A New Jersey police department is pursuing cyber harassment charges against five people in connection with a protest photo uploaded to Twitter in June. Complaints were served against the original tweeter and four other people who retweeted the message, alleging that they caused the officer to fear for the safety of his family.
It’s an unprecedented use of anti-harassment laws, coming amid a nationwide law enforcement backlash against anti-police brutality activism. If successful, the charges would add significant new risks to political activity on social media, a key element in the ongoing protest movements.
“If anyone knows who this bitch is throw his info under this tweet.”
The Nutley Police Department filed its complaints in late July over a tweet posted during a June 26th protest. The now-deleted message included a photo of a masked on-duty police officer with a request that “If anyone knows who this bitch is throw his info under this tweet.” Because of the mask, the officer is not readily identifiable from the photograph, and there do not appear to be any replies revealing his identity.
The original poster and the retweeters are charged with cyber harassment, a fourth-degree felony punishable by up to 18 months in jail. Activist Georgana Sziszak, one of the retweeters, revealed the complaint in a GoFundMe campaign last week. The American Civil Liberties Union of New Jersey confirmed its existence to The Verge, as did Sziszak’s attorney Alan Peyrouton. The Verge has also reviewed a copy of Sziszak’s summons.
“I’ve never seen anything like it,” says Peyrouton of the case. “I don’t see how that rises to the level of a crime.” Sziszak originally requested $3,000 to hire an attorney; so far, she’s raised around $8,200. Her summons orders her to appear in court later this month.
“I don’t see how that rises to the level of a crime.”
The department charged Sziszak and others on behalf of Detective Peter Sandomenico, who the complaint identifies as the officer in the tweet. It alleges that the photo and accompanying caption threatened the officer “acting in the performance of his duties, causing Detective Sandomenico to fear that harm will come to himself, family, and property.”
At the time Sziszak posted her fundraiser, the post had no replies and five retweets. It’s unclear how the department discovered its existence. However, some departments use automated social media surveillance tools to track all the tweets sent from a particular location. Had such a tool been used to surveil the Nutley protests, it would likely have surfaced the Sandomenico tweet.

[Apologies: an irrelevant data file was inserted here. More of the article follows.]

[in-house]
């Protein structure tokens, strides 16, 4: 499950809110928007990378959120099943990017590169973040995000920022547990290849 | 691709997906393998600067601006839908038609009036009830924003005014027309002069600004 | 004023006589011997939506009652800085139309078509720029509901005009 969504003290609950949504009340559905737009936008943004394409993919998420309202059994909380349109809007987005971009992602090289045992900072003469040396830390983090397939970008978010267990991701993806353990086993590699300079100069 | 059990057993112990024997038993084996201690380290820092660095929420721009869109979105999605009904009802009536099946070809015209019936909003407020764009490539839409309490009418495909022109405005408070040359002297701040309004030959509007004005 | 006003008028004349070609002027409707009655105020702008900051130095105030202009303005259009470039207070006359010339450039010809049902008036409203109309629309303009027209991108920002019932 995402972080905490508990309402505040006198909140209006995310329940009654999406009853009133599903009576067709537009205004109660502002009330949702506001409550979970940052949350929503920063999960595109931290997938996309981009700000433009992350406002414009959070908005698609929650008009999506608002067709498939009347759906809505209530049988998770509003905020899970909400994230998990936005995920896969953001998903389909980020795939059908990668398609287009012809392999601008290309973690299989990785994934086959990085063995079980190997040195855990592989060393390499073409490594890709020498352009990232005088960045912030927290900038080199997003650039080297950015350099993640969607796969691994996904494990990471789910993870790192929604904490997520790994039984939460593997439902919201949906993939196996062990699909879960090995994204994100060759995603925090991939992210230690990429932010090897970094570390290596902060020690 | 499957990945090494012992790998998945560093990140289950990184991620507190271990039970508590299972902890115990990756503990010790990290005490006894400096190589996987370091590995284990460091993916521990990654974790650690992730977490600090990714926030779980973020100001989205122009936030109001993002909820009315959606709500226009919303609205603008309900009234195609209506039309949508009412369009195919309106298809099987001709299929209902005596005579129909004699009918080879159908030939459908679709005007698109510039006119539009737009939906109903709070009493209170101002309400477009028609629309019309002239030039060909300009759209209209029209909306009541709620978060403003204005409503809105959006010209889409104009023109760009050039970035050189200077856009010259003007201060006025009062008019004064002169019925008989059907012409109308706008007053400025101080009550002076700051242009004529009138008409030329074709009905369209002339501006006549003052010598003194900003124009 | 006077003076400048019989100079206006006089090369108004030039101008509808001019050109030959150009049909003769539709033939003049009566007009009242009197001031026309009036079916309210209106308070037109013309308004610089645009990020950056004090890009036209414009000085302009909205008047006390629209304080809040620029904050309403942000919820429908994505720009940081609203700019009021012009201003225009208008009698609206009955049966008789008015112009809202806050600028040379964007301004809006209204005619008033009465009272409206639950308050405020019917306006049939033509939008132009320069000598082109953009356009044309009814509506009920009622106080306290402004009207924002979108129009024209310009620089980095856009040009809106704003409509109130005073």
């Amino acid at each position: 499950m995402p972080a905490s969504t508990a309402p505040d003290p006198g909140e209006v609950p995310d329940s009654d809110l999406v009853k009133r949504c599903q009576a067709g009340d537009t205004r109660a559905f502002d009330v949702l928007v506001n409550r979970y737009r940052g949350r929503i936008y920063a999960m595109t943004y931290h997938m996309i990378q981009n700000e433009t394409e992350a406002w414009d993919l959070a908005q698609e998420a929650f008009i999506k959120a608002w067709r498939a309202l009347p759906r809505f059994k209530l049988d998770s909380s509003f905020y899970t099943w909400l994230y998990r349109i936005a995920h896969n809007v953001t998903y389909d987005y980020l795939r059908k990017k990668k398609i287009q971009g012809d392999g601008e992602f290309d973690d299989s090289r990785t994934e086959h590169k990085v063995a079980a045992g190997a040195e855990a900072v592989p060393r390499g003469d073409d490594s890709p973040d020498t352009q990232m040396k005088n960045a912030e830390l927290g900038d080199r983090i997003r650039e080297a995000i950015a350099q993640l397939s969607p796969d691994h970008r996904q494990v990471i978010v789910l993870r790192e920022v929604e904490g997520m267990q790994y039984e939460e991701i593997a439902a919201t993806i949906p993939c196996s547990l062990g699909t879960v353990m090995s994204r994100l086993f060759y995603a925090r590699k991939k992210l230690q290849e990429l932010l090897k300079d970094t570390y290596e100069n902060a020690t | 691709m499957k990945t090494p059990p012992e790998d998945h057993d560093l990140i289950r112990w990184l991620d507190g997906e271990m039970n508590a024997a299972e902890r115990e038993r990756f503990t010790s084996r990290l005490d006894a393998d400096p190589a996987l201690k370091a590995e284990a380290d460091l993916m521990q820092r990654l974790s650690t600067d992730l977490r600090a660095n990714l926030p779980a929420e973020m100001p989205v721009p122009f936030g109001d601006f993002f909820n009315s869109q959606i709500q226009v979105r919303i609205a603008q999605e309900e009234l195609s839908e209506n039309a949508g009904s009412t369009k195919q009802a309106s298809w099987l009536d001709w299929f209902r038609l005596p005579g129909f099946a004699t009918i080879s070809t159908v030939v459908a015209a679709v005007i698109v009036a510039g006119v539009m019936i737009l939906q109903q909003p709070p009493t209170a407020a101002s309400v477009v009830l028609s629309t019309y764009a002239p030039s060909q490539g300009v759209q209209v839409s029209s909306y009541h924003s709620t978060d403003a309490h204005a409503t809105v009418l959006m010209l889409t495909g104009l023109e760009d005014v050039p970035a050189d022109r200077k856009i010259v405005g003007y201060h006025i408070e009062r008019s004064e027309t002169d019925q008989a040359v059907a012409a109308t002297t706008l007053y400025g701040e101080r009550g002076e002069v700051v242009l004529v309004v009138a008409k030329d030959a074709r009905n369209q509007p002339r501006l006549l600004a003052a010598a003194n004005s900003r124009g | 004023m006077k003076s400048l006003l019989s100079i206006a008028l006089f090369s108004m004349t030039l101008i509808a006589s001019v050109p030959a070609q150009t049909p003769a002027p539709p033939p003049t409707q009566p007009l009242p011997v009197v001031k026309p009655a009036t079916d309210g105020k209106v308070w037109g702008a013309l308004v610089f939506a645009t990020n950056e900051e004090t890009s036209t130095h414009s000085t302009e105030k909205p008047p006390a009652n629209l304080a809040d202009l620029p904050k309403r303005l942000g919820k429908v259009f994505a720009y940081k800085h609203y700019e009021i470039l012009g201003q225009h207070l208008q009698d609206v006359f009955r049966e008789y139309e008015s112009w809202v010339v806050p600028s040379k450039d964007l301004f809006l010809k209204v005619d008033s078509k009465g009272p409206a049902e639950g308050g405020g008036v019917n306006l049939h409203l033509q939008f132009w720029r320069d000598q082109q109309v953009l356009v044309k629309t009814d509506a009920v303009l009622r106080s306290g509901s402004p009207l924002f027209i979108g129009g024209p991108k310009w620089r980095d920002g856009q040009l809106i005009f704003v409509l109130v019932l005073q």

The Nutley Police Department confirmed that it had filed complaints against five people for cyber harassment. “Charges were filed by our department. For an incident relating to one of our officers. However this remains under investigation which prevents me from providing any further details,” Detective Lieutenant Anthony Montanari told The Verge. The department also confirmed the officer’s identity.
Sziszak wrote on GoFundMe that she had been blindsided by the summons. “I did not reply, did not say anything against this cop, and had zero clue to who he was,” she wrote. “The purpose of this tweet was to find out the officer’s information, to hold him accountable.”
It was a heated confrontation between protesters and counter-protesters, with police in the middle
While the original poster is not named in the summons, Sziszak and her attorney corroborated his identity as Kevin Alfaro, who posted a separate GoFundMe campaign in July. (Alfaro did not respond to messages via Twitter or GoFundMe.) Alfaro’s GoFundMe describes a June 26th Nutley For Black Lives protest where young anti-racism demonstrators were confronted by pro-Christopher Columbus counter-protestors. The groups were eventually separated by barricades and police, although News 12 New Jersey reported that no arrests were made.